# `sqrt(40/169)` Simplify the expression.

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When I approach something like this to simplify, the first thing I check for is: does the fraction simplify to something else? Here, the fraction in question is 40/169, which doesn't simplify down any further, so that first check isn't really applicable in this case.

Since I can't simplify the fraction, I'll approach the square root of the fraction as the square root of the numerator divided by the square root of the denominator. Therefore, we are now looking at two sub-problems: simplifying the square root of 40 and simplifying the square root of 169.

Let's start off with the easy one - for memorizing your squares comes in handy here, since 169 is equal to 13 squared. If that isn't memorized, no fret, because with trial and error and a little patience, you'll still get the same answer. So, we know that the final answer has 13 as the denominator.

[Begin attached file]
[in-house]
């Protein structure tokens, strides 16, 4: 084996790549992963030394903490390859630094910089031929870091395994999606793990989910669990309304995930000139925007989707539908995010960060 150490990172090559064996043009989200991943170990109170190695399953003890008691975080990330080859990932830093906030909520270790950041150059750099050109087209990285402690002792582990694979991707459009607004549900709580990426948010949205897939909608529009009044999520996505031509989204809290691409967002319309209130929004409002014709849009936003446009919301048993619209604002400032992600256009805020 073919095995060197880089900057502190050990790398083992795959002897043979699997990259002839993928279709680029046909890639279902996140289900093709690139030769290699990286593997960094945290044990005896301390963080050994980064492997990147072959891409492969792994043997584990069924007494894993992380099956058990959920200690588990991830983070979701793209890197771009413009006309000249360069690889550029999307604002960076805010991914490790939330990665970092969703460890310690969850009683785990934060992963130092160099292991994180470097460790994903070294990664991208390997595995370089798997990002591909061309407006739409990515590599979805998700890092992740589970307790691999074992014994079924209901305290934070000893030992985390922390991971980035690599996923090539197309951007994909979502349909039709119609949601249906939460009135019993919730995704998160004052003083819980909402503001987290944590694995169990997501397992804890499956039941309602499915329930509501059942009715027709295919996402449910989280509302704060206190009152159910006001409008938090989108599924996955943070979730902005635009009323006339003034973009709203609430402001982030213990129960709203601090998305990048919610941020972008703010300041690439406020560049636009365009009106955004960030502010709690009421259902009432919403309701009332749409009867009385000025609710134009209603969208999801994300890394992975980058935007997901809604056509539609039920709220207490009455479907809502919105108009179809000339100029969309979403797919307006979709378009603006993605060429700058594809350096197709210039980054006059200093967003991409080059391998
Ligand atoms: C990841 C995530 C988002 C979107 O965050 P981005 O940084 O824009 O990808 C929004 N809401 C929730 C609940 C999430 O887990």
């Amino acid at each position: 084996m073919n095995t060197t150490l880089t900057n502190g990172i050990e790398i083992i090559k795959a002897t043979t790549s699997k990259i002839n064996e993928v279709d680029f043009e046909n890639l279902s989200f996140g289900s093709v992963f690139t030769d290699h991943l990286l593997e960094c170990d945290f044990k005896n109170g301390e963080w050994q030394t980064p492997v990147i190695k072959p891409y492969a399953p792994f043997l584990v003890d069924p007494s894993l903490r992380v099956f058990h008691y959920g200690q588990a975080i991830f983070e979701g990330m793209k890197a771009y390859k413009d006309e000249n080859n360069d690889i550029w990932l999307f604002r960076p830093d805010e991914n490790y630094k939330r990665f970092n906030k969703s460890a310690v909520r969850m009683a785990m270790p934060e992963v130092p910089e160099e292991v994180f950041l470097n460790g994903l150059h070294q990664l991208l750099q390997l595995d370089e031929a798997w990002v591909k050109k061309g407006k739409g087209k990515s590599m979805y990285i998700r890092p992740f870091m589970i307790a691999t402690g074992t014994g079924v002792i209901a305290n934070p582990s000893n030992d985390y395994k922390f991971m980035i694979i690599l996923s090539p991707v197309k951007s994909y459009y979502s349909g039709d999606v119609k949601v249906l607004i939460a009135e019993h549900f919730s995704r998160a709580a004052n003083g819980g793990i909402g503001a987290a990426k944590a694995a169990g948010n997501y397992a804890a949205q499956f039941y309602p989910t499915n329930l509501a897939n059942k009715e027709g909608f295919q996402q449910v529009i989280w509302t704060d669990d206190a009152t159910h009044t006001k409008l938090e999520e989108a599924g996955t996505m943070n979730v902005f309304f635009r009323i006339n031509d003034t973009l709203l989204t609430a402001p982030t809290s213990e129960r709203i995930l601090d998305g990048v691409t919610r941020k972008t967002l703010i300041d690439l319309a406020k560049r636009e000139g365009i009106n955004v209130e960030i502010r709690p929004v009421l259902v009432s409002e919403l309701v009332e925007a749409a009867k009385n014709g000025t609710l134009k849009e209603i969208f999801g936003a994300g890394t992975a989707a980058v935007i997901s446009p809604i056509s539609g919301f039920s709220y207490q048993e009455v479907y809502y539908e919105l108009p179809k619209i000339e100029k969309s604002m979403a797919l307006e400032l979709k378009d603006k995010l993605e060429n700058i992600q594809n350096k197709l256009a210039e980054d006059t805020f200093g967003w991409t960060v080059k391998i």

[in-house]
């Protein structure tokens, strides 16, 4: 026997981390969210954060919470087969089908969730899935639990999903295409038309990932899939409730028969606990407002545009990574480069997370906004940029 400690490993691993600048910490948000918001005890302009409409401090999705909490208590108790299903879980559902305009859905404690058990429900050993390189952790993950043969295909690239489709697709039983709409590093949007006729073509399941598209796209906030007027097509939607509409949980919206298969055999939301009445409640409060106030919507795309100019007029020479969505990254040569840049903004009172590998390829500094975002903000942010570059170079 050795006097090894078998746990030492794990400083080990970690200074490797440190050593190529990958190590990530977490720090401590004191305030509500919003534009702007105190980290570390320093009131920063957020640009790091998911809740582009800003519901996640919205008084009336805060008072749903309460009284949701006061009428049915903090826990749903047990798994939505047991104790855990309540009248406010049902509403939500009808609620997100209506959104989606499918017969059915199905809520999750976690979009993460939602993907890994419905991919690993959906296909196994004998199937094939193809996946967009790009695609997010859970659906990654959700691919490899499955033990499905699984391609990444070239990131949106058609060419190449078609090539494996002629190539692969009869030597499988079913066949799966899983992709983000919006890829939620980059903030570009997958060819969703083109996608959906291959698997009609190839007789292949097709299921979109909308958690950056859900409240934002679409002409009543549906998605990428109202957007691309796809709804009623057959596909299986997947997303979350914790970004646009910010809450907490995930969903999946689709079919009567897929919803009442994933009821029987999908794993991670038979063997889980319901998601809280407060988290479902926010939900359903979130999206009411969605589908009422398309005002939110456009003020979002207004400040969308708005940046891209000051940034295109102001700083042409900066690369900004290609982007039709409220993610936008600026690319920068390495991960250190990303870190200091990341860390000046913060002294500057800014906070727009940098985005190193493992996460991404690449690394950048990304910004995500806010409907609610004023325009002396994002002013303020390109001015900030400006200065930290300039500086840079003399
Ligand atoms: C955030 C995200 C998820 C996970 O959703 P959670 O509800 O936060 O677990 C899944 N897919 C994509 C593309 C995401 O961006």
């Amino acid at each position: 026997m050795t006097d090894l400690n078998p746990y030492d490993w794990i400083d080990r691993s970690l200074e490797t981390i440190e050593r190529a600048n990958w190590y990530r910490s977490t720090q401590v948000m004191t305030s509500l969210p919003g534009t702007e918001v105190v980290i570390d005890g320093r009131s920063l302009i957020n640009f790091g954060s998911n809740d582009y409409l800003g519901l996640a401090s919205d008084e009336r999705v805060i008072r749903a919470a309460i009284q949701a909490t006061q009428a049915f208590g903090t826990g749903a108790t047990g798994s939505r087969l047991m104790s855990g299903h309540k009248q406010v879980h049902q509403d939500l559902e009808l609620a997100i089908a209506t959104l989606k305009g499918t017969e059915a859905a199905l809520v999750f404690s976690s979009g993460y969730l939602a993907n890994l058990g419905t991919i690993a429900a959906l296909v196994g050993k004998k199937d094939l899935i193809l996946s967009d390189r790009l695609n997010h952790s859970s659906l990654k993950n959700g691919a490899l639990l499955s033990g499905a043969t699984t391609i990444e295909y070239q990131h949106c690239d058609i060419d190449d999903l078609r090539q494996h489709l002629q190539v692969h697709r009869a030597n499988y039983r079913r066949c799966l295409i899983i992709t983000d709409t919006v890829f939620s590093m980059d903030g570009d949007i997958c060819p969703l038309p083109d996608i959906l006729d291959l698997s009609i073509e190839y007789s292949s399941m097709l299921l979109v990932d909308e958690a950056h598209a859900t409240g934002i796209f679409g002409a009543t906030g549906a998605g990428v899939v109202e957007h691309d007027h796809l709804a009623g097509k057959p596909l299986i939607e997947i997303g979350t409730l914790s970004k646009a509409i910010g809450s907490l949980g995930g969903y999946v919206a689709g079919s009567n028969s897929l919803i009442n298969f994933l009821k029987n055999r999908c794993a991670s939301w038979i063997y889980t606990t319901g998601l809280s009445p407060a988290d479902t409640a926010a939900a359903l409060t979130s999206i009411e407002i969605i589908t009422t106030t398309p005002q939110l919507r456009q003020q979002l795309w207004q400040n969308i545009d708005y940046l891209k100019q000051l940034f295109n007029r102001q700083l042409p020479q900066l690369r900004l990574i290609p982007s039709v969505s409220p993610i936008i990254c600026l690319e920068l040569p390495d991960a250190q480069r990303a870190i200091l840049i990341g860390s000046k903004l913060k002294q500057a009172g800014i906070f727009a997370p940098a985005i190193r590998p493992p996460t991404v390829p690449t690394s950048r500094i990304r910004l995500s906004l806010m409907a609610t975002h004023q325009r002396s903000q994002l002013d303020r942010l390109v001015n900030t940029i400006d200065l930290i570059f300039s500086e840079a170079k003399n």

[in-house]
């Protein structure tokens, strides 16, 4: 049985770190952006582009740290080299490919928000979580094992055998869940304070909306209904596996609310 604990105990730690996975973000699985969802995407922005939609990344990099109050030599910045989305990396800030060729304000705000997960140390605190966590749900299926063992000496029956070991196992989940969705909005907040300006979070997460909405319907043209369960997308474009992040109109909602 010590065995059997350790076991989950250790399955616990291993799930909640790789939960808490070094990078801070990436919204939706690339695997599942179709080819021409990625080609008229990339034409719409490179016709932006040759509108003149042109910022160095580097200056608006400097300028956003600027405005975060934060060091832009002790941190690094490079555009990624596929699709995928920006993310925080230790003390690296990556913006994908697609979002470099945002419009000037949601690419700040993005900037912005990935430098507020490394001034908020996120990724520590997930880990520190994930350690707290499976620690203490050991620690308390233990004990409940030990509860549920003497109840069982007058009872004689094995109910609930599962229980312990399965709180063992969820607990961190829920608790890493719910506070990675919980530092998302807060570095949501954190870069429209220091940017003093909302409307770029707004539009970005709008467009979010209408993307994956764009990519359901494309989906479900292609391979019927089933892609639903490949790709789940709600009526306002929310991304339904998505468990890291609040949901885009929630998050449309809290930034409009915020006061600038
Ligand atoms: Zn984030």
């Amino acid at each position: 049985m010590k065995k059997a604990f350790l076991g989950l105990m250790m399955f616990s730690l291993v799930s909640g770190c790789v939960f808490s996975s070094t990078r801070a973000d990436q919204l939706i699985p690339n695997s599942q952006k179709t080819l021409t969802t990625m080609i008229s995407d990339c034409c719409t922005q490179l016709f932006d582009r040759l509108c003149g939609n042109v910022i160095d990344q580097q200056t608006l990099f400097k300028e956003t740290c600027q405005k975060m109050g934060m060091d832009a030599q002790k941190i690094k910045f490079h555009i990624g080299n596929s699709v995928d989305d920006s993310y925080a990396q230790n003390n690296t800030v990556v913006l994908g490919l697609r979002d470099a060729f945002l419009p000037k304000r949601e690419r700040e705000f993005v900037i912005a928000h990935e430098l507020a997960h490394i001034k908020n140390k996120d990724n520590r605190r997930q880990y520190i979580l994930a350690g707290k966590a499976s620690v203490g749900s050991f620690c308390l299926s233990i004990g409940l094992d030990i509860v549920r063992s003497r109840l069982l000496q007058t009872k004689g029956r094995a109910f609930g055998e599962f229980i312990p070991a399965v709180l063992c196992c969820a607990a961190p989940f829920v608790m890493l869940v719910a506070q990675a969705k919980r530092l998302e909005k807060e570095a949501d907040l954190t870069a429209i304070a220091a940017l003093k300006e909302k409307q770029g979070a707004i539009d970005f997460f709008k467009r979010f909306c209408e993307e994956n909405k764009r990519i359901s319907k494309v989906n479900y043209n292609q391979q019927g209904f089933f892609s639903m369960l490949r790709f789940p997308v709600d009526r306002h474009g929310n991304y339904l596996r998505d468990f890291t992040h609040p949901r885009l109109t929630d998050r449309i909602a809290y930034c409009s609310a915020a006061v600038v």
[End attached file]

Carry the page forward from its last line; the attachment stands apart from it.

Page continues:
Now let's take a look at the square root of 40. The most comprehensive advice I have for how to simplify this is to break down the number (in this case 40) to its prime factorization, which would be 2*2*2*5. Since there is a pair of 2's, you can take them out from under the square root, leaving 2*5 under the root symbol since they don't make a pair. Like the answer indicated above, you now have 2 root 5 in the numerator.

Putting the numerator and denominator together gives: (2 root 10) / 13.

`sqrt(40/169) = (sqrt(4)*sqrt(10))/sqrt(169)`

`= (2sqrt(10))/13`

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